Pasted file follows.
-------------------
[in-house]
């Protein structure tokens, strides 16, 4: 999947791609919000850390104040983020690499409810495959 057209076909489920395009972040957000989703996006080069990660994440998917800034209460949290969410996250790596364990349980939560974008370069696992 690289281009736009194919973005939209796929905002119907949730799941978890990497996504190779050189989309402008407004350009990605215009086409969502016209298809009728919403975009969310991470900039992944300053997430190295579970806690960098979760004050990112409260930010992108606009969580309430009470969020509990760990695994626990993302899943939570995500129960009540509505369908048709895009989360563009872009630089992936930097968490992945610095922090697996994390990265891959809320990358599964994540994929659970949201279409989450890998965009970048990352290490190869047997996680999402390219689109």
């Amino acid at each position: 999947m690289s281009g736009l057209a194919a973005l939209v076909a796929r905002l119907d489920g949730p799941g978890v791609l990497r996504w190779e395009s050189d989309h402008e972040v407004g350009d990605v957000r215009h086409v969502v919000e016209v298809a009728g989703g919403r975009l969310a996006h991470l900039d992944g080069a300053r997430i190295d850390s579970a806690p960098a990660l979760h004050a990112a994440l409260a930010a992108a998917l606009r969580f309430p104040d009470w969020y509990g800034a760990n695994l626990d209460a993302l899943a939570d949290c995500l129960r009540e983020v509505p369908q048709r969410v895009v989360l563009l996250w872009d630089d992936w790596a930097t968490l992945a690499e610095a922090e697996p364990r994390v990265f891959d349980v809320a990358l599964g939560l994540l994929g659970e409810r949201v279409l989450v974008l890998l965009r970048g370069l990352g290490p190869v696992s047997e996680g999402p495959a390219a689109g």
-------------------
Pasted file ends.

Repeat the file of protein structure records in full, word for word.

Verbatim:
[in-house]
């Protein structure tokens, strides 16, 4: 999947791609919000850390104040983020690499409810495959 057209076909489920395009972040957000989703996006080069990660994440998917800034209460949290969410996250790596364990349980939560974008370069696992 690289281009736009194919973005939209796929905002119907949730799941978890990497996504190779050189989309402008407004350009990605215009086409969502016209298809009728919403975009969310991470900039992944300053997430190295579970806690960098979760004050990112409260930010992108606009969580309430009470969020509990760990695994626990993302899943939570995500129960009540509505369908048709895009989360563009872009630089992936930097968490992945610095922090697996994390990265891959809320990358599964994540994929659970949201279409989450890998965009970048990352290490190869047997996680999402390219689109």
């Amino acid at each position: 999947m690289s281009g736009l057209a194919a973005l939209v076909a796929r905002l119907d489920g949730p799941g978890v791609l990497r996504w190779e395009s050189d989309h402008e972040v407004g350009d990605v957000r215009h086409v969502v919000e016209v298809a009728g989703g919403r975009l969310a996006h991470l900039d992944g080069a300053r997430i190295d850390s579970a806690p960098a990660l979760h004050a990112a994440l409260a930010a992108a998917l606009r969580f309430p104040d009470w969020y509990g800034a760990n695994l626990d209460a993302l899943a939570d949290c995500l129960r009540e983020v509505p369908q048709r969410v895009v989360l563009l996250w872009d630089d992936w790596a930097t968490l992945a690499e610095a922090e697996p364990r994390v990265f891959d349980v809320a990358l599964g939560l994540l994929g659970e409810r949201v279409l989450v974008l890998l965009r970048g370069l990352g290490p190869v696992s047997e996680g999402p495959a390219a689109g």